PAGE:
NTA’s Liffey cycle plan similar to one dismissed years ago

North and southside option discounted by Dublin City Council four years ago

Cyclists pass the Four Courts on the Dublin quays. A route for a long-awaited Liffey cycle path has been announced by the National Transport Authority. Photograph: Nick Bradshaw/ The Irish Times

Cyclists pass the Four Courts on the Dublin quays. A route for a long-awaited Liffey cycle path has been announced by the National Transport Authority. Photograph: Nick Bradshaw/ The Irish Times

 

A little more than 18 months after the National Transport Authority (NTA) wrested control of the Liffey cycle project from Dublin City Council, with the promise it would be back “shortly” with a preferred route, it has come up with a solution largely the same as the one discounted four years ago.

In March 2015, after three years of planning, the council released four potential routes for the 5km cycle path for public consultation. Three of these involved a two-way cycle path on the north of the river, while the fourth proposed paths on the north and south quays.

The last option, while it would have been the easiest to implement, lagged far behind the winner in popularity stakes – one in six of the 1,200 respondents chose this option, while the most popular one secured almost half the public vote.

For the following two years, until the NTA stepped in and called a halt in September 2017, the council fixated solely on the option that came out on top in the public consultation process, despite repeated indications it was unworkable.

The option the public picked in 2015 involved keeping a continuous cycle path along the river and diverting traffic to Benburb Street beside the Luas line. The two other northside options involved a boardwalk over the Liffey at Ellis Quay, from the James Joyce Bridge, a narrow part of the route, or a frankly bizarre plan to relocate Croppies Acre Park in front of the National Museum at Collins Barracks, to the riverside.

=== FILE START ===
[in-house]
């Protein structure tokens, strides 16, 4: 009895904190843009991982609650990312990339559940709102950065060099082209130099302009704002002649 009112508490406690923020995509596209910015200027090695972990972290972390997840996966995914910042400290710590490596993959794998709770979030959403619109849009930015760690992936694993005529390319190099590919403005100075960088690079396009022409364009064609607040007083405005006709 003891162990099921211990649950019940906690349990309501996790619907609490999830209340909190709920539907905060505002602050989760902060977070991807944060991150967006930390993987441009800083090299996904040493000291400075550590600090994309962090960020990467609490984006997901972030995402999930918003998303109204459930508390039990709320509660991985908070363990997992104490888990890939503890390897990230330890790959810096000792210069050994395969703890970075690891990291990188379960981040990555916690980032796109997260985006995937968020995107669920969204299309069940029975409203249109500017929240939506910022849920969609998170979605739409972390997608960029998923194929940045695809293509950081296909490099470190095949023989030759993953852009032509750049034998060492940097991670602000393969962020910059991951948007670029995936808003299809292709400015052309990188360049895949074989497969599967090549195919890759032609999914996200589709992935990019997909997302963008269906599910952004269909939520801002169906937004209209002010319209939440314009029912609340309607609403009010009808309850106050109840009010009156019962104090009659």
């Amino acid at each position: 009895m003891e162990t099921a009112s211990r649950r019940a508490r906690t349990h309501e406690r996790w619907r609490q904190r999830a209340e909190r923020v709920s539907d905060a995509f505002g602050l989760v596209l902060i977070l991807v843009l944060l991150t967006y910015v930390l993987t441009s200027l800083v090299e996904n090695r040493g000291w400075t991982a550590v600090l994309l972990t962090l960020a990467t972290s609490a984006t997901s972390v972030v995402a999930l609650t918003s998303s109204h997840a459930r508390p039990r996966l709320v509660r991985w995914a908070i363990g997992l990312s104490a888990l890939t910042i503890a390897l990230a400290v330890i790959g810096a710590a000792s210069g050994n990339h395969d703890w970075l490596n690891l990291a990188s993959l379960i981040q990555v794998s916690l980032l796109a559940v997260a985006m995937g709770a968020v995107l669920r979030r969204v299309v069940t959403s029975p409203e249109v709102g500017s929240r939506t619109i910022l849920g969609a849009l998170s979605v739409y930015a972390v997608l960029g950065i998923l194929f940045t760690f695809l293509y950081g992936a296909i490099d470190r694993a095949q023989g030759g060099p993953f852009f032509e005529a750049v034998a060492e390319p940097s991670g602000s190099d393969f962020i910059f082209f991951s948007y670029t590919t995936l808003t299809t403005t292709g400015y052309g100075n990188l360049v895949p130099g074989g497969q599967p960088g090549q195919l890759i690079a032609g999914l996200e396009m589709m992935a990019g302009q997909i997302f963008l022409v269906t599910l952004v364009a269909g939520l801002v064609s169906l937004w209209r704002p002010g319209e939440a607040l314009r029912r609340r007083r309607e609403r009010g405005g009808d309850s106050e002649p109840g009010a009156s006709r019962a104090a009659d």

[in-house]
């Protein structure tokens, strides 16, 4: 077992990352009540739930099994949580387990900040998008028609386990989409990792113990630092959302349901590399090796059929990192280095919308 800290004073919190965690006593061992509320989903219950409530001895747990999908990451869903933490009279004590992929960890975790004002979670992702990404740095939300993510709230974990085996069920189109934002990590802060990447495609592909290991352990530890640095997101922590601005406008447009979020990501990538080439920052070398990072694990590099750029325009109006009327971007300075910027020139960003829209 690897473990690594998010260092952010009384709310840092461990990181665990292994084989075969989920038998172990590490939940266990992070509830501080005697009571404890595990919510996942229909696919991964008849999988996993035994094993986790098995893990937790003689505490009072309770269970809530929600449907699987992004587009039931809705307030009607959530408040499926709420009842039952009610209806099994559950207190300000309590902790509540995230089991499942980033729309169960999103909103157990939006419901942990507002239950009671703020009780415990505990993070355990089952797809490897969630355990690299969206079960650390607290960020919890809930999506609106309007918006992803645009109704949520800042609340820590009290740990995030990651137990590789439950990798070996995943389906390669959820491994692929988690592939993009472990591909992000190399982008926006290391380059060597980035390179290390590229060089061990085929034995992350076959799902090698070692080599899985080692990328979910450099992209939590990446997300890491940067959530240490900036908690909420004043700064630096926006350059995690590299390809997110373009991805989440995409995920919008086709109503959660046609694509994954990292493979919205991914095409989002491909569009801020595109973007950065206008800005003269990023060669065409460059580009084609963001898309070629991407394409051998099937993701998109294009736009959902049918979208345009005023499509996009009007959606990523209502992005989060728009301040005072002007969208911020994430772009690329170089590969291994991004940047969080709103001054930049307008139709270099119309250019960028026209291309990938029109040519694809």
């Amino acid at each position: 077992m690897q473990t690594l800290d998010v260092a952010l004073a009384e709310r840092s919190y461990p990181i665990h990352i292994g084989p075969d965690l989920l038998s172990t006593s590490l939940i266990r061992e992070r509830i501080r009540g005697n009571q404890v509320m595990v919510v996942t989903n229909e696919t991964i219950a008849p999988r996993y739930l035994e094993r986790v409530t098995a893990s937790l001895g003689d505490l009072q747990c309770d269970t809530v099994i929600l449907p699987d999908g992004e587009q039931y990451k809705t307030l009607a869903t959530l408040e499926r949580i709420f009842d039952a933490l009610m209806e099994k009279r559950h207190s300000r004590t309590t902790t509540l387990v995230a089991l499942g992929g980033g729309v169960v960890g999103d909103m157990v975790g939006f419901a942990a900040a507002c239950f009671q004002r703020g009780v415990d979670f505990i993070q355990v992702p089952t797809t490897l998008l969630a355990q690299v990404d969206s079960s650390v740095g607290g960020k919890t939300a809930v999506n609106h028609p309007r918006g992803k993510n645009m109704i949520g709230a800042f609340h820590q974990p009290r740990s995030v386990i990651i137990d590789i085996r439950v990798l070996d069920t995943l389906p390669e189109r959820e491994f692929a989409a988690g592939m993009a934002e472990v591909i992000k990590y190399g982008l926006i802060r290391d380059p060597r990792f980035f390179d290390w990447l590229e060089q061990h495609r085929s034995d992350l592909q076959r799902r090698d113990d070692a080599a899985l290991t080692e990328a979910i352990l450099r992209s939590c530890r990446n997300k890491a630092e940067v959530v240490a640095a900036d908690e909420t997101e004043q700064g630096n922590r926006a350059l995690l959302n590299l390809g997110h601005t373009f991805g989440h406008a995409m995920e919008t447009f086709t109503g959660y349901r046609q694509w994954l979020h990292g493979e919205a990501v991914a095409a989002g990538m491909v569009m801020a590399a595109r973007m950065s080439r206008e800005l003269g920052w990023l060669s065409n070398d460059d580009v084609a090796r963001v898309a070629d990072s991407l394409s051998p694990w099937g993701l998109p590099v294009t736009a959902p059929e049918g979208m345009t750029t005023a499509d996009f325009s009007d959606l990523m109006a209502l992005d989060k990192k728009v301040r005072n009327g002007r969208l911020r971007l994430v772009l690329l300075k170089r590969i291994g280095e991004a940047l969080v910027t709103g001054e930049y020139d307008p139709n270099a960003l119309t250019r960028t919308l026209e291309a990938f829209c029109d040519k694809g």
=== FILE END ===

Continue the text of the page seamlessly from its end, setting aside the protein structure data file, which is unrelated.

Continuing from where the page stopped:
The first problem with the preferred route emerged in August 2015 when the council admitted the diversion would send buses through an apartment block already under construction in Smithfield. Permission for the block had been granted in 2014.

Seven months after that, in May 2016, the council put forward an option of putting cyclists on the diverted section instead of the traffic, but the following October, the council’s traffic department said it had changed its mind because cyclists did not like the plan.

Diverting cars

The next notion involved diverting cars from the quays for about 1.5km. They decided to have more public consultation. This found that a new group, the people living in the area through which cars would be diverted, did not like the plan. Business organisations were not keen either, because motorists would take longer to get into the city centre.

The council’s last option, proposed in May 2017, involved the construction of a boardwalk over the river on Ellis and Arran Quay, which its head of traffic, Brendan O’Brien, admitted at the time was a poor compromise.

The NTA has reassessed all the options, and has reverted to the north and south quays route.

This, they said, “recognises the need to maintain private car access to the core city centre”, but car parking would be “reassigned” in favour of pedestrians, cyclists and buses. This route will also involve the construction of a new boardwalk for pedestrians on the southside, it will be expensive, and will be subject to assessment of its impact on historic buildings, bridges and mature trees.

The NTA’s plan will not please everyone, but the council tried to do that for years, and ended up pleasing no one.

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